Why do companies stop thinking outside the box when it’s time to go to market?
If you hang around the centers of innovation in tech you’ll hear about cleverness and risk taking that leads to powerful new things for consumers. Today, we’re seeing a lot of those innovations in the category called the “Internet of Things” (IoT).
Talk with these same innovators about marketing and you’ll hear stale “business as usual” choices for telling consumers about all that exciting innovation.
Business As Usual Choices. Today even “digital” has become one of the business as usual choices. I mean, it’s not really a risk within company politics for a marketing manager to say “let’s create a social campaign, increase our SEO, hope some videos go viral, and run a million dollars in banner ads”. (Some people might convince themselves it’s innovative when said with enough breathless wonder.)
TV is not safe from “business as usual”, either. For tech, business as usual TV means traditional audience directed buying and generally one of three types of over-produced TV creative:
- Looks like a sci-fi movie.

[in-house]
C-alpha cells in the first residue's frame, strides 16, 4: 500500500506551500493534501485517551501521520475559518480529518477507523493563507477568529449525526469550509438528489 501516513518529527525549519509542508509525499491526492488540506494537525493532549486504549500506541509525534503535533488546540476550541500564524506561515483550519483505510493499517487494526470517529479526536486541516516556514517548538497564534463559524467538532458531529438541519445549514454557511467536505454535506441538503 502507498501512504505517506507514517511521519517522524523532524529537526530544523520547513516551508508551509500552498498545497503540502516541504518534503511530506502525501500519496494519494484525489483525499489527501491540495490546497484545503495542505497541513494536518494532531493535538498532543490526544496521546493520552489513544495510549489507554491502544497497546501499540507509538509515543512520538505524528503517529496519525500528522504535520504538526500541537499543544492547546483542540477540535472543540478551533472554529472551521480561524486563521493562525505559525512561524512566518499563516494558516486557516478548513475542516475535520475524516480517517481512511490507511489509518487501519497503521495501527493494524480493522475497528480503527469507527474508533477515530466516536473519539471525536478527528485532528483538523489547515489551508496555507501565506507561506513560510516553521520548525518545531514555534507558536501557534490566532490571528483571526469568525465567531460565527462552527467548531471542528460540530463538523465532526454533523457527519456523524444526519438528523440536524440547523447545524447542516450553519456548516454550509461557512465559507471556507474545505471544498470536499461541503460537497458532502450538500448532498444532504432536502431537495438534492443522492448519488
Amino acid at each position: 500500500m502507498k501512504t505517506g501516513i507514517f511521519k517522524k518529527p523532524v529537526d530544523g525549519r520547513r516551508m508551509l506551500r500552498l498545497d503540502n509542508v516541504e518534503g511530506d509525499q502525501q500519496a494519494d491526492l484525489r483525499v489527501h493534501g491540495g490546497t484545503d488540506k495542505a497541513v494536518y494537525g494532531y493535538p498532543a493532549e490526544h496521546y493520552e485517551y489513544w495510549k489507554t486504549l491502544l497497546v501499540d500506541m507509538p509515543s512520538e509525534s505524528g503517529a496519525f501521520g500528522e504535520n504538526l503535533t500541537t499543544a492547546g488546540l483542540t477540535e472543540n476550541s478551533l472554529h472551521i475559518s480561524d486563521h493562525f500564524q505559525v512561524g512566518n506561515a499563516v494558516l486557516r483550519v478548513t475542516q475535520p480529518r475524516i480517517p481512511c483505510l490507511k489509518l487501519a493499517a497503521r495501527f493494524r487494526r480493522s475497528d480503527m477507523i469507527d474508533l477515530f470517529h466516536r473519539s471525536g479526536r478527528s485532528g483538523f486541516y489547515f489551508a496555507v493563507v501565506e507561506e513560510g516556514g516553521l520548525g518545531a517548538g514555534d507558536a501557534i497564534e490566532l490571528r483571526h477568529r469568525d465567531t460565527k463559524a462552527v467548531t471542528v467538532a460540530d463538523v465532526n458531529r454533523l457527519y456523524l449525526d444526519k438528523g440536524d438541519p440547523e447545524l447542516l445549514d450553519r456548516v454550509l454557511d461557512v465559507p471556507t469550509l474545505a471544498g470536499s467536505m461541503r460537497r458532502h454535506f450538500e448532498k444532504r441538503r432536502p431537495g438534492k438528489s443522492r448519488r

- Looks a lot like an Apple’s advertisement (are you hearing me Microsoft?).
- Hides the innovation behind big name celebrities.
Regardless of medium, by not identifying that these are business as usual choices there is huge risk. These choices risk profits and future funding rounds (or an IPO) because they won’t move consumers to buy innovative products, or sign up for innovative services.
Making Smarter Choices. IoT creators need to embrace the reality that they face serious communication challenges. They need to respect how hard it is to help consumers (a) understand what that clever new device is and (b) what the device delivers that matters to them.
TV is the most powerful and reliable way to overcome these challenges – but not traditional brand or promotional TV advertising.
Overcoming these challenges requires stepping outside the brand TV box with:
- creative approaches that are product centered
- creative that takes advantage of longer forms of TV (60 and 120 second television advertising – and sometimes 28:30’s)
- media that is bought with response measured approaches for both affordability and to guide the buy.
Unfortunately, making the shift to longer format, product centered TV requires innovative thinking that confronts comfortable assumptions about both digital and TV. And it requires a perceptive thinking like that which led to the primary IoT innovation.
And, so, I return to my opening question: Why do companies stop thinking outside the box when it’s time to go to market?
I can’t tell you why it happens. But I can say that for new, innovative consumer products TV delivers superb return – but only if companies avoid the business as usual trap.
Copyright 2016 – Doug Garnett – All Rights Reserved